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Splinter Cell, Rayman failed to hit sales targets

Ubisoft puts Blacklist and Legends in the frame for negative revision of fiscal year expectations

Splinter Cell: Blacklist and Rayman Legends both failed to meet Ubisoft's internal sales expectations.

While the French publisher did not release specific figures, it admitted that the performance of both titles was a factor in the need to revise its revenue and operating income expectations for the fiscal year.

Yesterday, Ubisoft set a new revenue target of between €995 million and €1,045 million, down more than €400 million on its previous expectations. The initial forecast of between €110 million and €125 million in operating income is now an expected operating loss of between €40 million and €70 million.

The principal reason for Ubisoft's gloomier outlook was the need to delay Watch_Dogs and The Crew until Spring 2014, meaning that both games will fall into the accounting period for the next fiscal year.

However, in an investor call following the announcement, Ubisoft said that Splinter Cell: Blacklist, the first game from the company's rapidly growing Toronto studio, and Rayman Legends, from Michel Ancel's Ubisoft Montpellier, were also important factors.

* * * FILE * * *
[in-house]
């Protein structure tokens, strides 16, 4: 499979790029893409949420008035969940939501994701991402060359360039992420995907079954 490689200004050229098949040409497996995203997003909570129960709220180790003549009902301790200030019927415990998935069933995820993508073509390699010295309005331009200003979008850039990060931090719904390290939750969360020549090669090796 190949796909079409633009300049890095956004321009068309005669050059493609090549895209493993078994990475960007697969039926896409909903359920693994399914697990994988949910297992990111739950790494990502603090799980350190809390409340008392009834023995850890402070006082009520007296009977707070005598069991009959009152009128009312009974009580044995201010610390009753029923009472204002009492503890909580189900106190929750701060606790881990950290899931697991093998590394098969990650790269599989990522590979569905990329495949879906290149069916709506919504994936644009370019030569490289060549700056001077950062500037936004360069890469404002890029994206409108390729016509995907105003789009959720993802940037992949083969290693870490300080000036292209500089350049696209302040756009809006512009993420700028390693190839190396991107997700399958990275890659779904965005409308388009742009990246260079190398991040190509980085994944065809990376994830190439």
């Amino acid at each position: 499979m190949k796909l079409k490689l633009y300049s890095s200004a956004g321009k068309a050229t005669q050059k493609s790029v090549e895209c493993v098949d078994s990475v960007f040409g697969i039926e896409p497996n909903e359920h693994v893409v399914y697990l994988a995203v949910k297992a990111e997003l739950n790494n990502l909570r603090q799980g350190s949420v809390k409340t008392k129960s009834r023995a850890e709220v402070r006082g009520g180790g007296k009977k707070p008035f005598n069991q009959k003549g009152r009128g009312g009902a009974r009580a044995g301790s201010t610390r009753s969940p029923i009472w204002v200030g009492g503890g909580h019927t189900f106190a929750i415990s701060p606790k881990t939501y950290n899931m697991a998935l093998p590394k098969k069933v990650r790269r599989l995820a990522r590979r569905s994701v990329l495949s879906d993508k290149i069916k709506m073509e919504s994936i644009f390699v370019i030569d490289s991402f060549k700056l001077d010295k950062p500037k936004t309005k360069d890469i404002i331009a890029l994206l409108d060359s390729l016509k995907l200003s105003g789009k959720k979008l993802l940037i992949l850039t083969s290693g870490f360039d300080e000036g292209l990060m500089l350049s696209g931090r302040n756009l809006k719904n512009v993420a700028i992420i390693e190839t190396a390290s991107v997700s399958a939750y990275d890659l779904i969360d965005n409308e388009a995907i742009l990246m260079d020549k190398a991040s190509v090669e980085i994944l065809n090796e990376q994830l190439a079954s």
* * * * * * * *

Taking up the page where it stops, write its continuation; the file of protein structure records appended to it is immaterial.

This will be a bitter outcome for Ubisoft Montpellier, which protested the initial decision to delay the Wii U version of Rayman Legends to fall in line with the Xbox 360 and PlayStation 3 launches. With Nintendo's console faltering at market, Ubisoft wanted to increase the game's chances of success, and Michel Ancel's team spent the intervening time adding new content to the game.

And the performance of Splinter Cell: Blacklist marks an inauspicious start for Ubisoft Toronto, which is driving towards a headcount of 800 under the guidance of Assassin's Creed producer Jade Raymond. Ubisoft has pledged $500 million for the studio's development, along with around $263 million in investment from the Ontario government.

Thanks, CVG.

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Matthew Handrahan avatar
Matthew Handrahan: Matthew Handrahan joined GamesIndustry in 2011, bringing long-form feature-writing experience to the team as well as a deep understanding of the video game development business. He previously spent more than five years at award-winning magazine gamesTM.
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